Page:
What I love about being in Brooklyn is that I can just sit outside, on a warm summer day, and listen to the club below me play music.
My neighbor was playing J. Cole and I fell in tune with a line that went like this: “I used to think it was to overthrow oppressors, see if we destroy the system, that means we’ll have less of greed. But see, it’s not that simple.”
An issue of mine that I realize I won’t try to battle in life is the oppression in what I wear publicly. Fashion –the apparel industry – one of the most ancient tools we’ve used as humans to trade, buy – and sell.
Remarks on my choice of clothing, which I guess, can be stereotyped as “sexy”—from strangers, friends, family – and what I choose to post online seemed to make certain people unhappy – and as I was told the wrong people happy – in the wrong way – whatever that means.
I wanted to fight the fight of being able to collectively be sexy, intellectual and independent. And although, I didn’t cross that off my vision board – I know, there are guidelines to getting what you want but having to make sacrifices – and that’s the reality of it all.
It just sucks that – as women, or even, humans – we sort of have to bargain with life.
We all make compromises, all over the world.
It’s why I applaud someone like Kim Kardashian.
Everyone questions why I’ve always been a loyal fan – but the truth is, it isn’t just who she is, it’s the message in her story.
What the Kardashians – mainly a female clan – have been doing what men have done to women in the spotlight for years – but getting their cut.
Trust me, Marilyn Monroe was underpaid and over ridiculed.
And Kim, like many beauty icons has been able to have the privilege to be sexy, intellectual and far more independent that most of us will become.
I’m not a Kardashian – but it doesn’t come from a place of envy that I don’t get to live like they do, as a woman, you have to respect her game. Not to dismiss the slut-shaming and attacks she faces. (Mind you, I don’t know who she is, I’m just a fan).
Even the other day, I sat at a juice shop; where a Cuban woman told me that Cuba was great; healthcare was free, school was free (they have the highest literacy rate in the world) — but she’d decided to come to America for freedom; knowing she would have to pay her debt to society for that.
So, I guess, what I took from that J.Cole line (and I haven’t listened to the whole song so don’t crucify me – this isn’t Rap Genius) is that if we tackle issues head on like Amber’s Roses Slut-walk, “free the nipple” – all of these highly influenced by pop culture – feminist movements that have the intentions to let us live freely without threats of being shamed or sexually abused – it just wouldn’t be that simple, people get greedy.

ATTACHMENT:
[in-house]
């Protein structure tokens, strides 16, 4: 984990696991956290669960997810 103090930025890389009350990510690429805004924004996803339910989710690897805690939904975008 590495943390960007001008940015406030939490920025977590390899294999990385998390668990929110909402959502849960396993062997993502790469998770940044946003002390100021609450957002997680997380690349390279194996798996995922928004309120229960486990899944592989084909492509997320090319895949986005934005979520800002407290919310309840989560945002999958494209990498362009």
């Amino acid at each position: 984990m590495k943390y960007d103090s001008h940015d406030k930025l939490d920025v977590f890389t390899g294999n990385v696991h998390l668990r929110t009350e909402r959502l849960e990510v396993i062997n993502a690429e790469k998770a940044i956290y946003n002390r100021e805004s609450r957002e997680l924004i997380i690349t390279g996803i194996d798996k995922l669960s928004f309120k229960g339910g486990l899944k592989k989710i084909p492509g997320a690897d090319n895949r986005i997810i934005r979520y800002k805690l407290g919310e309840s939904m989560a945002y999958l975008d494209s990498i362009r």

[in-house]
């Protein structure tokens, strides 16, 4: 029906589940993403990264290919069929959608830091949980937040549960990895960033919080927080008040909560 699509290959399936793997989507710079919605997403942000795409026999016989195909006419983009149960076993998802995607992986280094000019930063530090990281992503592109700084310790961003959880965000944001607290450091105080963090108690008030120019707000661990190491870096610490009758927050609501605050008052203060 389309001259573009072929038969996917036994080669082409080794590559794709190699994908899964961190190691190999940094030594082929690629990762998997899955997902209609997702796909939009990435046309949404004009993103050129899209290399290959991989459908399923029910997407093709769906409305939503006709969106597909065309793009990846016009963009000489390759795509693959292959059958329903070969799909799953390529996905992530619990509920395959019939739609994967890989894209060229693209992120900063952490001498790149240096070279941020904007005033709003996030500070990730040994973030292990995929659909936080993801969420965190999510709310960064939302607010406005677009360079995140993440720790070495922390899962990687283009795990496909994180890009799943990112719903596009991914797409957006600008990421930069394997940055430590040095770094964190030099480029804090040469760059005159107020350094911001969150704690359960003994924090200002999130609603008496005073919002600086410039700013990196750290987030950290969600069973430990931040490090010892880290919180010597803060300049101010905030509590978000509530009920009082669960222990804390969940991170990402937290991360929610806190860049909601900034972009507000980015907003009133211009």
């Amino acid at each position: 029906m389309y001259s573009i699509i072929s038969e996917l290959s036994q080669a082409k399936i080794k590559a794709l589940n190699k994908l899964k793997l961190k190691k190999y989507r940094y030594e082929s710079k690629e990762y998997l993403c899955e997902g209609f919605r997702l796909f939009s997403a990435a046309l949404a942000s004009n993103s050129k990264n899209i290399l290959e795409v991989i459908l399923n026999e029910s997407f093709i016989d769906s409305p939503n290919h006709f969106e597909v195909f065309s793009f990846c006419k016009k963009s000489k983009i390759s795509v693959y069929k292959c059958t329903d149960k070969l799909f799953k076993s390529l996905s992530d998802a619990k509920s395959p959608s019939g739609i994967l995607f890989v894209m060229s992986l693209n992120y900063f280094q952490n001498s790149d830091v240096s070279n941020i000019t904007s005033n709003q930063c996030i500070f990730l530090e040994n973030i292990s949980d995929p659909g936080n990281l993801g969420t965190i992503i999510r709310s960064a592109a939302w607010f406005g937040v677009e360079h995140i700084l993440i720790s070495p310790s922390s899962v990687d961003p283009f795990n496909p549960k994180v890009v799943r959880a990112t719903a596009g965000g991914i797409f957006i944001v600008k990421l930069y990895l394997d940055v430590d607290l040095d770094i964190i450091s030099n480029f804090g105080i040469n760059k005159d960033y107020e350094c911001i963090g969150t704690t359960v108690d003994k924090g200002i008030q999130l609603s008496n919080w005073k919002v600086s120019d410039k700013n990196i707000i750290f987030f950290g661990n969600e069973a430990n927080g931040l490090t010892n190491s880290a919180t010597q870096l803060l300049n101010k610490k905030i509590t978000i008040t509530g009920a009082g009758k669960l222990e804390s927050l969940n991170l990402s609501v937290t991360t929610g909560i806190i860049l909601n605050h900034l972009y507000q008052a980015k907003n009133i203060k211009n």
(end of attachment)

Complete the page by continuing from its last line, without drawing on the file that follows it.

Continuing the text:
That woman went on to say there are simply two things in life: “Cause and Effect.”
In essence, life truly is like a game of chess. Your next move dictates what you’ve opened yourself to.
Posting sexy pictures online – doesn’t mean you are a prostitute or an escort, it means you’re sexy and you want to show off – and you should be able to, but people who aren’t woke aren’t going to understand that.
And I get it, children who are exposed to social media (when they shouldn’t be) – may process my sexiness that I believe is a power we all hold (fat, skinny, medium, brown, white) as something else.
Although we can point the fingers at the parents who aren’t administering their child’s interaction with the world (on some 1984-George Orwell-shit) – we have a responsibility of aiming to send a message in the right way.
And in order to get what you want out of life, you’re going to have to be a part of the system and slowly create a world where, hopefully, for future generations – the social laws that limit us to express ourselves, will diminish – and one day, we can all look at a women’s body and not completely sexualize it – nor shame it.
I applaud everyone who is a nonconformist, who plays the villain. It’s a tough role.
Funny thing is, I was sitting next to a 4 year old on the bus today and she told me her name was “bad girl” – I told her she didn’t look like a bad person, and she was like “well, I have to be a superhero to fight off the mean people.”
I was impressed.
Either way, if you are included in a movement that’s pushing us to practice a freer mentality; and you’re going Malcolm X style, like that little girl on the bus or the women who take on being the ‘villain’ or the ‘jezebel’ to show those very people – we can be anything – the ”mean people” – “the oppressors” — or what Dj Khaled calls “they” – lol.
We can also take the MLK route and peacefully push for a better movement.
The truth is, both of those leaders were killed, but they did make an influence.
Their legacy has been spoken and taught for years – which way is best? Who knows.
And not to compare black lives with feminist issues – but both are oppressed peoples – and finally for the first time in history we actually give a little bit of a sh*t when someone black is killed.
Even if it’s a hashtag, it’s progress. At least, I hope so.
In the meantime, I can only be an observer and play my part.